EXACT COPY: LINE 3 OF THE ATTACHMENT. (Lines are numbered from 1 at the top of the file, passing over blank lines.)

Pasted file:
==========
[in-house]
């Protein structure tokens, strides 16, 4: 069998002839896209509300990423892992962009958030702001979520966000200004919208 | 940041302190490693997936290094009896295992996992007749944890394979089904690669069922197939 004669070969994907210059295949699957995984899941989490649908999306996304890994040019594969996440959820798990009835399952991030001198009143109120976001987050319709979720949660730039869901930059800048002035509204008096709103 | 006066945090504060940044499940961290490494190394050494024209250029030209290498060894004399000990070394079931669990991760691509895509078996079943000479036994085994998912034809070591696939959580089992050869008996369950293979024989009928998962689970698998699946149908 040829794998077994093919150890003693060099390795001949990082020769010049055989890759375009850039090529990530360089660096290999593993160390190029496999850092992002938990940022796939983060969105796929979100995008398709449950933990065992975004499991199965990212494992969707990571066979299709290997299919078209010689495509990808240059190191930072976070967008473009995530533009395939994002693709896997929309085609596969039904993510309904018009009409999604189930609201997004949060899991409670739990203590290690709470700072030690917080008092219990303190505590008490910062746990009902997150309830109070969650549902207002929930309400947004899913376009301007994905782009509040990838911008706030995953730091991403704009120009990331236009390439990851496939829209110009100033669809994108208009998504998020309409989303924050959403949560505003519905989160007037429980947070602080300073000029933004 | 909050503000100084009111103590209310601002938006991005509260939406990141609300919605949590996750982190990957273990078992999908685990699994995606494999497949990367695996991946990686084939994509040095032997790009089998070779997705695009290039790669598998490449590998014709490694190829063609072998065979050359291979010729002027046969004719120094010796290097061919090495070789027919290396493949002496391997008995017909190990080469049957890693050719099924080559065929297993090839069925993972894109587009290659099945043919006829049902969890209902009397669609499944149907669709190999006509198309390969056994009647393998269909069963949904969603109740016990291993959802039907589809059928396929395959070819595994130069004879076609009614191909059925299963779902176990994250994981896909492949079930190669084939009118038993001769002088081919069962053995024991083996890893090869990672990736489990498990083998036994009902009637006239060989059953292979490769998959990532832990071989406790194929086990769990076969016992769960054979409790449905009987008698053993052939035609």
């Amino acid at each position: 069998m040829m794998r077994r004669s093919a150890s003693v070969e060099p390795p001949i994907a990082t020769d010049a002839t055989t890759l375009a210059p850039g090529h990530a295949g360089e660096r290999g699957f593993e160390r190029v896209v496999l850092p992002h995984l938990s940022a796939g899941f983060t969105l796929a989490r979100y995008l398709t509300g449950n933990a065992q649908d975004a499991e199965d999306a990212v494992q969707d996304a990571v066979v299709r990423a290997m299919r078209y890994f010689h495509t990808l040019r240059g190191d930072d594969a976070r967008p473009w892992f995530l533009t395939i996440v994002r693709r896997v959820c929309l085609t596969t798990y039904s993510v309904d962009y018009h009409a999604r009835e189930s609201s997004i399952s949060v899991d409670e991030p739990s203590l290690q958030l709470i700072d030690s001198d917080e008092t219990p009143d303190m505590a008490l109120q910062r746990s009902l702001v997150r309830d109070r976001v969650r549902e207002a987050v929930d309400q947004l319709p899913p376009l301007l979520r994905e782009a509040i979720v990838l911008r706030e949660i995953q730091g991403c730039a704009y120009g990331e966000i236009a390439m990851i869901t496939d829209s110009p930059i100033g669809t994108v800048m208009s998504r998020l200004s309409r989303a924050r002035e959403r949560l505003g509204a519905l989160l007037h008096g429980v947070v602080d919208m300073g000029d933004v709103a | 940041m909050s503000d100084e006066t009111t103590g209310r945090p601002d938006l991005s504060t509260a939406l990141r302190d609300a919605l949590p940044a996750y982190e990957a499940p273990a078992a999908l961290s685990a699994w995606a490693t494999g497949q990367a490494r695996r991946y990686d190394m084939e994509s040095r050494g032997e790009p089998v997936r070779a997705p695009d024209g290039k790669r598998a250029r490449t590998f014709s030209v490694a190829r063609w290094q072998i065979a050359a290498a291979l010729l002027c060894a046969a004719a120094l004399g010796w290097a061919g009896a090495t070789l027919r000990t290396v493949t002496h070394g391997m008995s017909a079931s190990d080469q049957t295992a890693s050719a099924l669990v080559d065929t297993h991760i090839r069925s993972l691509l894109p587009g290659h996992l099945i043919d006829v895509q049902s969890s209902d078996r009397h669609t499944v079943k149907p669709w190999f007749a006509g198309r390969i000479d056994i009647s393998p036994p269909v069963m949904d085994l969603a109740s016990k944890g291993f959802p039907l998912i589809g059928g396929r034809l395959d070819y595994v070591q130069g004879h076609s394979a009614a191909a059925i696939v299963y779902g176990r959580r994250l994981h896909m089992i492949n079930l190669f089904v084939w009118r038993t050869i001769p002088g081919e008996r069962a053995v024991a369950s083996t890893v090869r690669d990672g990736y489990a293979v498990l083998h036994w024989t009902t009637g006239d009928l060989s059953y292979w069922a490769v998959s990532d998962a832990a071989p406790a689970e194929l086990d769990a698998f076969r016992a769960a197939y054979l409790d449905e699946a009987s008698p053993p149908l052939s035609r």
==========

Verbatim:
């Amino acid at each position: 069998m040829m794998r077994r004669s093919a150890s003693v070969e060099p390795p001949i994907a990082t020769d010049a002839t055989t890759l375009a210059p850039g090529h990530a295949g360089e660096r290999g699957f593993e160390r190029v896209v496999l850092p992002h995984l938990s940022a796939g899941f983060t969105l796929a989490r979100y995008l398709t509300g449950n933990a065992q649908d975004a499991e199965d999306a990212v494992q969707d996304a990571v066979v299709r990423a290997m299919r078209y890994f010689h495509t990808l040019r240059g190191d930072d594969a976070r967008p473009w892992f995530l533009t395939i996440v994002r693709r896997v959820c929309l085609t596969t798990y039904s993510v309904d962009y018009h009409a999604r009835e189930s609201s997004i399952s949060v899991d409670e991030p739990s203590l290690q958030l709470i700072d030690s001198d917080e008092t219990p009143d303190m505590a008490l109120q910062r746990s009902l702001v997150r309830d109070r976001v969650r549902e207002a987050v929930d309400q947004l319709p899913p376009l301007l979520r994905e782009a509040i979720v990838l911008r706030e949660i995953q730091g991403c730039a704009y120009g990331e966000i236009a390439m990851i869901t496939d829209s110009p930059i100033g669809t994108v800048m208009s998504r998020l200004s309409r989303a924050r002035e959403r949560l505003g509204a519905l989160l007037h008096g429980v947070v602080d919208m300073g000029d933004v709103a | 940041m909050s503000d100084e006066t009111t103590g209310r945090p601002d938006l991005s504060t509260a939406l990141r302190d609300a919605l949590p940044a996750y982190e990957a499940p273990a078992a999908l961290s685990a699994w995606a490693t494999g497949q990367a490494r695996r991946y990686d190394m084939e994509s040095r050494g032997e790009p089998v997936r070779a997705p695009d024209g290039k790669r598998a250029r490449t590998f014709s030209v490694a190829r063609w290094q072998i065979a050359a290498a291979l010729l002027c060894a046969a004719a120094l004399g010796w290097a061919g009896a090495t070789l027919r000990t290396v493949t002496h070394g391997m008995s017909a079931s190990d080469q049957t295992a890693s050719a099924l669990v080559d065929t297993h991760i090839r069925s993972l691509l894109p587009g290659h996992l099945i043919d006829v895509q049902s969890s209902d078996r009397h669609t499944v079943k149907p669709w190999f007749a006509g198309r390969i000479d056994i009647s393998p036994p269909v069963m949904d085994l969603a109740s016990k944890g291993f959802p039907l998912i589809g059928g396929r034809l395959d070819y595994v070591q130069g004879h076609s394979a009614a191909a059925i696939v299963y779902g176990r959580r994250l994981h896909m089992i492949n079930l190669f089904v084939w009118r038993t050869i001769p002088g081919e008996r069962a053995v024991a369950s083996t890893v090869r690669d990672g990736y489990a293979v498990l083998h036994w024989t009902t009637g006239d009928l060989s059953y292979w069922a490769v998959s990532d998962a832990a071989p406790a689970e194929l086990d769990a698998f076969r016992a769960a197939y054979l409790d449905e699946a009987s008698p053993p149908l052939s035609r």